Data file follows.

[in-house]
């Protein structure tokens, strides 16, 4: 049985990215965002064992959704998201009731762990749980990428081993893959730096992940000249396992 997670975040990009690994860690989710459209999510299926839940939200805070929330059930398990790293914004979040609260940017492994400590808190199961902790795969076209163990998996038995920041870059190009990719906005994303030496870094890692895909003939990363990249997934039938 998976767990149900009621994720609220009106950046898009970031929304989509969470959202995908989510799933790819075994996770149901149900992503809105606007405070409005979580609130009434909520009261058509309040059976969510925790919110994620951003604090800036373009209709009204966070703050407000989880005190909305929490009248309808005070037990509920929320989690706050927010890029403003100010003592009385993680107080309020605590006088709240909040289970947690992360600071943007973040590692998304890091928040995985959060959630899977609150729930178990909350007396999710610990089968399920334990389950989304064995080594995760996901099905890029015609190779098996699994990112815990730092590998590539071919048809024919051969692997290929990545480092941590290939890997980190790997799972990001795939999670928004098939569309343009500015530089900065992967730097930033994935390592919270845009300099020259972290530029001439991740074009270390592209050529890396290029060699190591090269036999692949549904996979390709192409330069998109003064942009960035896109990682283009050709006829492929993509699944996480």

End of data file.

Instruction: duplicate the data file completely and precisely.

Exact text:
[in-house]
């Protein structure tokens, strides 16, 4: 049985990215965002064992959704998201009731762990749980990428081993893959730096992940000249396992 997670975040990009690994860690989710459209999510299926839940939200805070929330059930398990790293914004979040609260940017492994400590808190199961902790795969076209163990998996038995920041870059190009990719906005994303030496870094890692895909003939990363990249997934039938 998976767990149900009621994720609220009106950046898009970031929304989509969470959202995908989510799933790819075994996770149901149900992503809105606007405070409005979580609130009434909520009261058509309040059976969510925790919110994620951003604090800036373009209709009204966070703050407000989880005190909305929490009248309808005070037990509920929320989690706050927010890029403003100010003592009385993680107080309020605590006088709240909040289970947690992360600071943007973040590692998304890091928040995985959060959630899977609150729930178990909350007396999710610990089968399920334990389950989304064995080594995760996901099905890029015609190779098996699994990112815990730092590998590539071919048809024919051969692997290929990545480092941590290939890997980190790997799972990001795939999670928004098939569309343009500015530089900065992967730097930033994935390592919270845009300099020259972290530029001439991740074009270390592209050529890396290029060699190591090269036999692949549904996979390709192409330069998109003064942009960035896109990682283009050709006829492929993509699944996480």